A few weeks ago, lured by past visits, and the promise of a certain seasonal quietude and benign weather probabilities, I went from the San Francisco area out to Death Valley. I passed through the Mojave desert, by derelict towns and Air Force bases, old mining camps and their debris, then through the valley, passing famed Zabriski Point, and on to a town I’d visited before, Tecopa Hot Springs, there to bathe a bit trying to chase the flu or cold I’d picked up in the City. And to scout and think, as it was my intention to shoot another landscape film in the Valley – envisioned in my mind a wide, vast and brooding image of this foreboding area. I spent a few days soaking in the hot springs, surrounded mostly with Asians – Koreans mostly. Nosed around the area taking photos, and then, drove north into Death Valley, taking the Badwater route. As it happens the Badwater basin is the lowest point in North America, 282 feet below sea level. Approaching from the south the density of traffic grew, from the occasional 4 wheeler or snazzy van headed south, to a near traffic jam. Badwater was filled with tourists, folks who came to take selfies or take a walk down into the saline bowl to experience America’s lowest.
My casual observation was that most these tourists were Asian – Korean, Japanese, Chinese. Most meaning perhaps two-thirds or more. I assume they were lured by travel agents, pointing out that Death Valley was indeed a spectacular place, and winter was the time to visit to avoid being broiled. And the world being as it is today, they have the money to be tourists, and America is certainly a prime location for spectacular selfie backgrounds.
Seeing this herd of tourists out in the midst of the aptly named Death Valley also underlined the profound change which we humans have brought to “nature.” Once a lethally forbidding landscape, this remote and harsh desert has in the last 30 years, along with much else in our world, been converted into a play-ground, a part of the vast Disneyland into which the globe has been transformed: today we zip through the European Alps on highways which simply flatten them – tunnels or elevated bridges letting us literally fly through them, making them mere spectacle. No zig-zag tortuous hairpin curve up-down required any more. And the same is true of almost everywhere. Great and modest suspension bridges leap over chasms, four-wheel drive ORV machines churn up desert sands or swampy marshes; para-gliders swoop over mountain ranges or ocean up-rises; base-jumpers leap from cliffs and buttes and natural arches (as well as man-made towers); skiers are hoisted to the tops of mountains only to zip down once treacherous slopes as entertainment. Cheap airlines jam the air with tourists who traipse en masse through once near sacred sites – the Parthenon, Machu Picchu, Notre Dame, the Taj Mahal, and any other remarkable piece of architecture or symbolic totem of societies past. All the world’s a playground, a kind of game.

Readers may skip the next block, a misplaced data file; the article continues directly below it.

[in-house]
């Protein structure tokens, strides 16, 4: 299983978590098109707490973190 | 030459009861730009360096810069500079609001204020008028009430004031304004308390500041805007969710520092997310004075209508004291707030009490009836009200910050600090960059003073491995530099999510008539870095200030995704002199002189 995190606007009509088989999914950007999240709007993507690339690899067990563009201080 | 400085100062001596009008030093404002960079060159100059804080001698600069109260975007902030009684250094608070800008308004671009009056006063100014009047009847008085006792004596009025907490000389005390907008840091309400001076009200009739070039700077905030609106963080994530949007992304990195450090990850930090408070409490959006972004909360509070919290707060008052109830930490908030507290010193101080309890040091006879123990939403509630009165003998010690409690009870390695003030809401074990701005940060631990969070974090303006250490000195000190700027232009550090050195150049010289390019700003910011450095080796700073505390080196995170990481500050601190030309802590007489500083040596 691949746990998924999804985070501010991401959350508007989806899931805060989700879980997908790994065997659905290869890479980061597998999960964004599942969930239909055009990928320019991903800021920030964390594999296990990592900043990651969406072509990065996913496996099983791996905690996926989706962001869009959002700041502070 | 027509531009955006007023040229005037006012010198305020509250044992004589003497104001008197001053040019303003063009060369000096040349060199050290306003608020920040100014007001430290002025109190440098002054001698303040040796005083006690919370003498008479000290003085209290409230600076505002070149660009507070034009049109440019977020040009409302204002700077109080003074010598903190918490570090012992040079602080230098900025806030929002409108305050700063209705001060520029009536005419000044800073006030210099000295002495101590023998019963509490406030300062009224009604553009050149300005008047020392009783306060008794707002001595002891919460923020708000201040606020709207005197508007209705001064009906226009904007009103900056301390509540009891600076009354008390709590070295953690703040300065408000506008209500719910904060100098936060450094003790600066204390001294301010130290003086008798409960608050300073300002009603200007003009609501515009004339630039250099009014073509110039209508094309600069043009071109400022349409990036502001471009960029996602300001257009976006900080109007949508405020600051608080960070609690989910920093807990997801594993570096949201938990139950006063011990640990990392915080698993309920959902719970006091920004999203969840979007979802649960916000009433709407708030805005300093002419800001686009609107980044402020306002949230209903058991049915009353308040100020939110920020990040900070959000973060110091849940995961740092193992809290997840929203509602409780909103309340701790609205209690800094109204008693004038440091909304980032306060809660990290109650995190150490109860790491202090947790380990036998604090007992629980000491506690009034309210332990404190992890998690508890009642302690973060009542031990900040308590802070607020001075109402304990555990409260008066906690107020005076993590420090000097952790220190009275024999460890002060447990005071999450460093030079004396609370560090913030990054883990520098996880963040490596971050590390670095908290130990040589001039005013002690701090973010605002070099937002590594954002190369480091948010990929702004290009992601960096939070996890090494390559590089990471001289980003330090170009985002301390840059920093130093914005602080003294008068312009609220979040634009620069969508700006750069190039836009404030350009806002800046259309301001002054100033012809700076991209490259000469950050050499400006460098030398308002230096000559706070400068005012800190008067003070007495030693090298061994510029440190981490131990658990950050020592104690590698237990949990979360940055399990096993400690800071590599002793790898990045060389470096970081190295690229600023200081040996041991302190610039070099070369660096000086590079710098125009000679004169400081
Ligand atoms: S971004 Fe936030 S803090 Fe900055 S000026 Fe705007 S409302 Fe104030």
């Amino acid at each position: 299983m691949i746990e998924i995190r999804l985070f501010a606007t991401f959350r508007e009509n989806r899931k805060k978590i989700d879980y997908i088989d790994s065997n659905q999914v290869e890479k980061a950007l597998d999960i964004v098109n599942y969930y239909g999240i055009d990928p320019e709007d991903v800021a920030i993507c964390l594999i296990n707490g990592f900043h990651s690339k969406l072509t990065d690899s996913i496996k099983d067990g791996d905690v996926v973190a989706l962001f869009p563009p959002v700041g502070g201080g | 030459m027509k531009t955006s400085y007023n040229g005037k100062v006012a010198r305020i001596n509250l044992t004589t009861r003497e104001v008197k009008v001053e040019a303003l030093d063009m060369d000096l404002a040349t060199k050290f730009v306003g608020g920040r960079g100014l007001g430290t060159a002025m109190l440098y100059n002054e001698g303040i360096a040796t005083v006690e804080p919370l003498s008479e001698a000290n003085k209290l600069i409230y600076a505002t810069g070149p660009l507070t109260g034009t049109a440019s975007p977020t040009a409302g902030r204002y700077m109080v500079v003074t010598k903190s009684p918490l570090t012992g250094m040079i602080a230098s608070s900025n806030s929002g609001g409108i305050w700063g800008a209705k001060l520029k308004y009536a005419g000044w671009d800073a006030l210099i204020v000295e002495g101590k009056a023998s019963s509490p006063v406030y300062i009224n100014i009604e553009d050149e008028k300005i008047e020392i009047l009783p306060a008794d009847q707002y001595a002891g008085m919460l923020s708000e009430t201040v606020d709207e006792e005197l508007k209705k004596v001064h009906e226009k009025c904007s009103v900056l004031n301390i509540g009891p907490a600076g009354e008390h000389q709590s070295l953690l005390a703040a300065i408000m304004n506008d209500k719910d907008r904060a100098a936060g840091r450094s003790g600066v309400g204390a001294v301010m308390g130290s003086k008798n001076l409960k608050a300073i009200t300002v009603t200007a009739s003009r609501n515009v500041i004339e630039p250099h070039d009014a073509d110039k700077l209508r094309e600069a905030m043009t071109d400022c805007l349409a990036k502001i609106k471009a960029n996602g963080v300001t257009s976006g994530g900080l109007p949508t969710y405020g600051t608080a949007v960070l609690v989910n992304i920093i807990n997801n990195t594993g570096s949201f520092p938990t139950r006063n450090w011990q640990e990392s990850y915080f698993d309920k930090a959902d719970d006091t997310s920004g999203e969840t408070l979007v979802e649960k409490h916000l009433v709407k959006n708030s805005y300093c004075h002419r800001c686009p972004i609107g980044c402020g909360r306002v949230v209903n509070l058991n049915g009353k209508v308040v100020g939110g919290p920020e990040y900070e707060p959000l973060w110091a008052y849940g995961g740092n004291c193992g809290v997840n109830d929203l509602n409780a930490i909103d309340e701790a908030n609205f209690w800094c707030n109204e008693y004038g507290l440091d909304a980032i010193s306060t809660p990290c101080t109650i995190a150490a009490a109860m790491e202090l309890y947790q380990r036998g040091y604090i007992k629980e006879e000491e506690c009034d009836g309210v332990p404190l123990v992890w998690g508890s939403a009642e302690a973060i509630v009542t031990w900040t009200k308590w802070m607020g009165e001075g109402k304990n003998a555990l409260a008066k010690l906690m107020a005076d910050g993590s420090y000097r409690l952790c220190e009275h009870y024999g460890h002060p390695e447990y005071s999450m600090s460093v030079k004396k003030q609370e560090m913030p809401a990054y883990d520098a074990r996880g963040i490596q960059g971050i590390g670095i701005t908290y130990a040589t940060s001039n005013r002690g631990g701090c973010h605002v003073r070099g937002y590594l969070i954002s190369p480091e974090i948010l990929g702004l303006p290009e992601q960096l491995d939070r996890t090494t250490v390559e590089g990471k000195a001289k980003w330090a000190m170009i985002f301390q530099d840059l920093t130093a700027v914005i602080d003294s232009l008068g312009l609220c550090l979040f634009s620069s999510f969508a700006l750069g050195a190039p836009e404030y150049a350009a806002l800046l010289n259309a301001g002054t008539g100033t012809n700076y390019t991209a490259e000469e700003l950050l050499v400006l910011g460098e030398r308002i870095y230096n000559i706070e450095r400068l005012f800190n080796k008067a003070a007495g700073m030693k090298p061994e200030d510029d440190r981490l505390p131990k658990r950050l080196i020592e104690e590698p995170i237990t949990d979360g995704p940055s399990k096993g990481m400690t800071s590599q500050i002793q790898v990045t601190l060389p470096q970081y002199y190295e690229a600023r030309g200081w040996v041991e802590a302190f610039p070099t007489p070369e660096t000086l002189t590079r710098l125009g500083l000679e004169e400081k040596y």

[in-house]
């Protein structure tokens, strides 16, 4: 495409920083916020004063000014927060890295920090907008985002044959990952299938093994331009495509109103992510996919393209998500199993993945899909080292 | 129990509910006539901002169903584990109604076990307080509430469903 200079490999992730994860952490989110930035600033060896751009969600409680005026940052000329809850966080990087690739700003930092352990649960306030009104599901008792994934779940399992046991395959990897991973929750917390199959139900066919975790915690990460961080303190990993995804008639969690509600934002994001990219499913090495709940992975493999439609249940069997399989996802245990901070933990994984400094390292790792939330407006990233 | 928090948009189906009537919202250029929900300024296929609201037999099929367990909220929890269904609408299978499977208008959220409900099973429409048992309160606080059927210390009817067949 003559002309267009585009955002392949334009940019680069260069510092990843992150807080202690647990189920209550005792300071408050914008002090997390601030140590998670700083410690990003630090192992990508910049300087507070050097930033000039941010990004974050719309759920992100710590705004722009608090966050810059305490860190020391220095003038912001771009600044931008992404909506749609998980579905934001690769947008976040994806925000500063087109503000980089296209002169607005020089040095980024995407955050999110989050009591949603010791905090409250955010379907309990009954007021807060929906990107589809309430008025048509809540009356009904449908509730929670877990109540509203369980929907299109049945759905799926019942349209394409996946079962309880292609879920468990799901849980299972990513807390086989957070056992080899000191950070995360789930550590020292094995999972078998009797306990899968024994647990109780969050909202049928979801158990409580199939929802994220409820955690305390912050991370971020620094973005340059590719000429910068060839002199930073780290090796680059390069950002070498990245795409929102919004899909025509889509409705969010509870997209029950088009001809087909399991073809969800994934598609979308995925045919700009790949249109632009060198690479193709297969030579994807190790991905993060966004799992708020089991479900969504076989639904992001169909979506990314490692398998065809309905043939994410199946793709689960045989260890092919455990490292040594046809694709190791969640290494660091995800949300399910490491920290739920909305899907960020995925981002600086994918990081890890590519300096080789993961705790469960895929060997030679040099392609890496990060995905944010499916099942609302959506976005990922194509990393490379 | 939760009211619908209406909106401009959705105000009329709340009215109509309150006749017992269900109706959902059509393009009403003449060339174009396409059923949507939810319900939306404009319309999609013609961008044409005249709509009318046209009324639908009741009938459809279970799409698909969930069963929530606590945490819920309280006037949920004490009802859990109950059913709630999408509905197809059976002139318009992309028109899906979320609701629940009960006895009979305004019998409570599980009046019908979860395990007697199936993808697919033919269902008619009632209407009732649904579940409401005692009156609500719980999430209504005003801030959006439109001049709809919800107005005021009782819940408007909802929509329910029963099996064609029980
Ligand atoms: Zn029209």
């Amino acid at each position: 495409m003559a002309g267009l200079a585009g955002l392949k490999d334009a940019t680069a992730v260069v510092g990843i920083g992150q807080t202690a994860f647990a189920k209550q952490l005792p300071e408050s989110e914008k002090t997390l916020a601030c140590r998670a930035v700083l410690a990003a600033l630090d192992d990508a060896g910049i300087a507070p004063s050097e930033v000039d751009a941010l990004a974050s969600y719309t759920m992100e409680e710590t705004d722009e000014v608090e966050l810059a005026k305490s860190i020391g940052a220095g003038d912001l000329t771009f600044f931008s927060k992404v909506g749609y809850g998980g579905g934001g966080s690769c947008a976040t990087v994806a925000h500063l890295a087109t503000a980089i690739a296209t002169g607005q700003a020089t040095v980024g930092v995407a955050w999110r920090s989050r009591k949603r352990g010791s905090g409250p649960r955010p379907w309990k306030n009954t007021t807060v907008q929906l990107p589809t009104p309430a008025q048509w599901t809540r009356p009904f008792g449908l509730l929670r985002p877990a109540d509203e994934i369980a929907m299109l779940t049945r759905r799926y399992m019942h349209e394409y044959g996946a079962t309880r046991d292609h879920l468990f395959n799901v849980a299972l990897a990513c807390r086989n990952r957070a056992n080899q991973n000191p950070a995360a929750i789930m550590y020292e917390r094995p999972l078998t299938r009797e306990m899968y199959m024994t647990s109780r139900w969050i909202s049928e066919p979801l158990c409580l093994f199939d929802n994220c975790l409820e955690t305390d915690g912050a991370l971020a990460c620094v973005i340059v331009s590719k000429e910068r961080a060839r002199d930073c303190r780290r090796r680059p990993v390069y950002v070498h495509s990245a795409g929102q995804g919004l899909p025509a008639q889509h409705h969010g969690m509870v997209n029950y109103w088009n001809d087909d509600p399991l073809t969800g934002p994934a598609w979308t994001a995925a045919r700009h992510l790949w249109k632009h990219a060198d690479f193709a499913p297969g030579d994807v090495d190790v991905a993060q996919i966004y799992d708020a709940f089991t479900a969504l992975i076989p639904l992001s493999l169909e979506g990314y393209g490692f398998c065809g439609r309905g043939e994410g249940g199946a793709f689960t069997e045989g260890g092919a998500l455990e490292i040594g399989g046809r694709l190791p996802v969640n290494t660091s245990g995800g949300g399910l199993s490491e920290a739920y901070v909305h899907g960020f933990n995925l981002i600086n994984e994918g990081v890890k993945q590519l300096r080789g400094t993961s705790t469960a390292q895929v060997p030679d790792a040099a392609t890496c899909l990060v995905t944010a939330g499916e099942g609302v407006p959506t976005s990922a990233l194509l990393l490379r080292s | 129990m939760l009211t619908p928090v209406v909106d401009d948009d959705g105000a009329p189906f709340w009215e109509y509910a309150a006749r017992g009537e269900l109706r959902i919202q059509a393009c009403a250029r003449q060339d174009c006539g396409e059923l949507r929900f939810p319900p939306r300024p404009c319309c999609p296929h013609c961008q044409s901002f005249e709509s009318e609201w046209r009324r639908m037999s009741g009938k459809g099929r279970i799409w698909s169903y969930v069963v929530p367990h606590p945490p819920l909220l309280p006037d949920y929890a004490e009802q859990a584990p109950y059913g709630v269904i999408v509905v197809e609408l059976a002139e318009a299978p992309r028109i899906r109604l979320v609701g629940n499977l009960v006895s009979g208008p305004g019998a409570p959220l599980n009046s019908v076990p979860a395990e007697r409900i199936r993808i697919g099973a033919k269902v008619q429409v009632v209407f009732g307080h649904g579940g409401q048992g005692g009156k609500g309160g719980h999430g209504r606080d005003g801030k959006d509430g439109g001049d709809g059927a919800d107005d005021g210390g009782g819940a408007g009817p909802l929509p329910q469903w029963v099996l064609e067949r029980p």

The Pacific, off Cape Flattery on the Makah Reservation
It had happened by accident, but looking out over Badwater, it made sense. A month earlier I’d been to Neah Bay and Cape Flattery, on the north western tip of the Olympic Peninsula, Washington State. It is the furthest western point on mainland USA. As it happens Neah Bay is an Indian Reservation, the Makah Tribe. Like most reservations it is a place of drug use, alcoholism, domestic violence, trash and trashed housing – a lamentable if understandable response of a culture which has been simply squashed and destroyed by another culture. A sad place. And in a literal and geographic sense, The End of America. I went to shoot for a film, Plain Songs, thinking I’d begin it with a shot of the Pacific, from there, The End of America, in the metaphoric sense – a desolate community destroyed by America’s ugly history.
Neah Bay, on the res
I found it oddly ironic that I’d accidentally come to Badwater, the lowest point in America, to watch tourists gather and gawk, at the same time my country had fallen into the morass of the Trump administration and metaphorically, at least for many of my fellow countrymen, we’re enmeshed in another “lowest point.” I took another shot for the perhaps swan-song film on America, and wandered on, taking many still photos of the valley. While the imagined landscape film escaped me, instead another idea came to mind, which, though far more work, might be a nice change of pace.